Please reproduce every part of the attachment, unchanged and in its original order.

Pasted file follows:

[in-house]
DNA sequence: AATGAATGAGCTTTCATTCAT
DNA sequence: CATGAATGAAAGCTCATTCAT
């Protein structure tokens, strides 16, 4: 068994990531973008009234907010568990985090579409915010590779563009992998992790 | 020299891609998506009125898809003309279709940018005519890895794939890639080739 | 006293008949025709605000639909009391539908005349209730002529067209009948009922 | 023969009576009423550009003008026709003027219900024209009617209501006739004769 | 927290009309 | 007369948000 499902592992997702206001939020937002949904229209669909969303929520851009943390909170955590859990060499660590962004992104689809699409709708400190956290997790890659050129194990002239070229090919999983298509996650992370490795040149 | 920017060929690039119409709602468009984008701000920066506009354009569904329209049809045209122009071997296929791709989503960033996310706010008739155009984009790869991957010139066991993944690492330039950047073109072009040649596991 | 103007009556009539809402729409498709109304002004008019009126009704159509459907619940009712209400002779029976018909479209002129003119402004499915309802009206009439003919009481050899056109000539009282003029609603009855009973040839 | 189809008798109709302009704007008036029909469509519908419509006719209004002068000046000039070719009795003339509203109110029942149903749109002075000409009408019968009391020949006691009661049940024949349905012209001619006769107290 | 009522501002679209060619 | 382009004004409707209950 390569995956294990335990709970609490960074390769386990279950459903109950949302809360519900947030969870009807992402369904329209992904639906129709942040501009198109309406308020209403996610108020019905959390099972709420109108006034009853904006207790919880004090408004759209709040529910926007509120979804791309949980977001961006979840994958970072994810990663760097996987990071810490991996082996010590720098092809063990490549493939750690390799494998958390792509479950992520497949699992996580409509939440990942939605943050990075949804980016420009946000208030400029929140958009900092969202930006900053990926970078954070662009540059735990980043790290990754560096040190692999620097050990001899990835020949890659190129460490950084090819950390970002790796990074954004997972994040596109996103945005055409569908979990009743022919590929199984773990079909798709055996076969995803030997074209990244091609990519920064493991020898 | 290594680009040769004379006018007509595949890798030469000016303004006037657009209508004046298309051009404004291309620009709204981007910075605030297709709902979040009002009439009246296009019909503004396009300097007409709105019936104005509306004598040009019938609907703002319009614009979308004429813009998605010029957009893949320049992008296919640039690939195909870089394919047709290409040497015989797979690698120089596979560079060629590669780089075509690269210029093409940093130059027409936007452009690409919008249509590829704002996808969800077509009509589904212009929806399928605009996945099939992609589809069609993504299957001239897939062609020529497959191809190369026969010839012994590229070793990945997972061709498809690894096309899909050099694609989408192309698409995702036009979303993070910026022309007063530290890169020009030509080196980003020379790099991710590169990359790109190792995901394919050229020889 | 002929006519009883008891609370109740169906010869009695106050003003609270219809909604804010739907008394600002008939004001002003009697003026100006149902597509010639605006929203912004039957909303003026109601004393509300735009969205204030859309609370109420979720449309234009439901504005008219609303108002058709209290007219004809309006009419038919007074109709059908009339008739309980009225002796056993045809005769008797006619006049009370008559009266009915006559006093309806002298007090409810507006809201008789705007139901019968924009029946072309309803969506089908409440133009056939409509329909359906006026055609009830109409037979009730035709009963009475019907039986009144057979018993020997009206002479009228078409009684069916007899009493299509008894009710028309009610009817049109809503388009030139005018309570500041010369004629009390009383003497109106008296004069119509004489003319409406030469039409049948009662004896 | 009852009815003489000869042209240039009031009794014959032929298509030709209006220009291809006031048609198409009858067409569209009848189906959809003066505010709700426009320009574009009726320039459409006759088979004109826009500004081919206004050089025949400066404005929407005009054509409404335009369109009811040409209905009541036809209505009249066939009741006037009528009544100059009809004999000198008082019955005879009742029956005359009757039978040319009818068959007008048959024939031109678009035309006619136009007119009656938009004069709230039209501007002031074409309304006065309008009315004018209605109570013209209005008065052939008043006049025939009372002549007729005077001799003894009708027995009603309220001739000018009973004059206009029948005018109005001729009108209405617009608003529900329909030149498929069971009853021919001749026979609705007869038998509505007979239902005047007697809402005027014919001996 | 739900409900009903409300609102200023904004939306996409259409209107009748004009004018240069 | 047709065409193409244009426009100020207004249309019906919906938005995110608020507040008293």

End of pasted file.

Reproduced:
[in-house]
DNA sequence: AATGAATGAGCTTTCATTCAT
DNA sequence: CATGAATGAAAGCTCATTCAT
């Protein structure tokens, strides 16, 4: 068994990531973008009234907010568990985090579409915010590779563009992998992790 | 020299891609998506009125898809003309279709940018005519890895794939890639080739 | 006293008949025709605000639909009391539908005349209730002529067209009948009922 | 023969009576009423550009003008026709003027219900024209009617209501006739004769 | 927290009309 | 007369948000 499902592992997702206001939020937002949904229209669909969303929520851009943390909170955590859990060499660590962004992104689809699409709708400190956290997790890659050129194990002239070229090919999983298509996650992370490795040149 | 920017060929690039119409709602468009984008701000920066506009354009569904329209049809045209122009071997296929791709989503960033996310706010008739155009984009790869991957010139066991993944690492330039950047073109072009040649596991 | 103007009556009539809402729409498709109304002004008019009126009704159509459907619940009712209400002779029976018909479209002129003119402004499915309802009206009439003919009481050899056109000539009282003029609603009855009973040839 | 189809008798109709302009704007008036029909469509519908419509006719209004002068000046000039070719009795003339509203109110029942149903749109002075000409009408019968009391020949006691009661049940024949349905012209001619006769107290 | 009522501002679209060619 | 382009004004409707209950 390569995956294990335990709970609490960074390769386990279950459903109950949302809360519900947030969870009807992402369904329209992904639906129709942040501009198109309406308020209403996610108020019905959390099972709420109108006034009853904006207790919880004090408004759209709040529910926007509120979804791309949980977001961006979840994958970072994810990663760097996987990071810490991996082996010590720098092809063990490549493939750690390799494998958390792509479950992520497949699992996580409509939440990942939605943050990075949804980016420009946000208030400029929140958009900092969202930006900053990926970078954070662009540059735990980043790290990754560096040190692999620097050990001899990835020949890659190129460490950084090819950390970002790796990074954004997972994040596109996103945005055409569908979990009743022919590929199984773990079909798709055996076969995803030997074209990244091609990519920064493991020898 | 290594680009040769004379006018007509595949890798030469000016303004006037657009209508004046298309051009404004291309620009709204981007910075605030297709709902979040009002009439009246296009019909503004396009300097007409709105019936104005509306004598040009019938609907703002319009614009979308004429813009998605010029957009893949320049992008296919640039690939195909870089394919047709290409040497015989797979690698120089596979560079060629590669780089075509690269210029093409940093130059027409936007452009690409919008249509590829704002996808969800077509009509589904212009929806399928605009996945099939992609589809069609993504299957001239897939062609020529497959191809190369026969010839012994590229070793990945997972061709498809690894096309899909050099694609989408192309698409995702036009979303993070910026022309007063530290890169020009030509080196980003020379790099991710590169990359790109190792995901394919050229020889 | 002929006519009883008891609370109740169906010869009695106050003003609270219809909604804010739907008394600002008939004001002003009697003026100006149902597509010639605006929203912004039957909303003026109601004393509300735009969205204030859309609370109420979720449309234009439901504005008219609303108002058709209290007219004809309006009419038919007074109709059908009339008739309980009225002796056993045809005769008797006619006049009370008559009266009915006559006093309806002298007090409810507006809201008789705007139901019968924009029946072309309803969506089908409440133009056939409509329909359906006026055609009830109409037979009730035709009963009475019907039986009144057979018993020997009206002479009228078409009684069916007899009493299509008894009710028309009610009817049109809503388009030139005018309570500041010369004629009390009383003497109106008296004069119509004489003319409406030469039409049948009662004896 | 009852009815003489000869042209240039009031009794014959032929298509030709209006220009291809006031048609198409009858067409569209009848189906959809003066505010709700426009320009574009009726320039459409006759088979004109826009500004081919206004050089025949400066404005929407005009054509409404335009369109009811040409209905009541036809209505009249066939009741006037009528009544100059009809004999000198008082019955005879009742029956005359009757039978040319009818068959007008048959024939031109678009035309006619136009007119009656938009004069709230039209501007002031074409309304006065309008009315004018209605109570013209209005008065052939008043006049025939009372002549007729005077001799003894009708027995009603309220001739000018009973004059206009029948005018109005001729009108209405617009608003529900329909030149498929069971009853021919001749026979609705007869038998509505007979239902005047007697809402005027014919001996 | 739900409900009903409300609102200023904004939306996409259409209107009748004009004018240069 | 047709065409193409244009426009100020207004249309019906919906938005995110608020507040008293």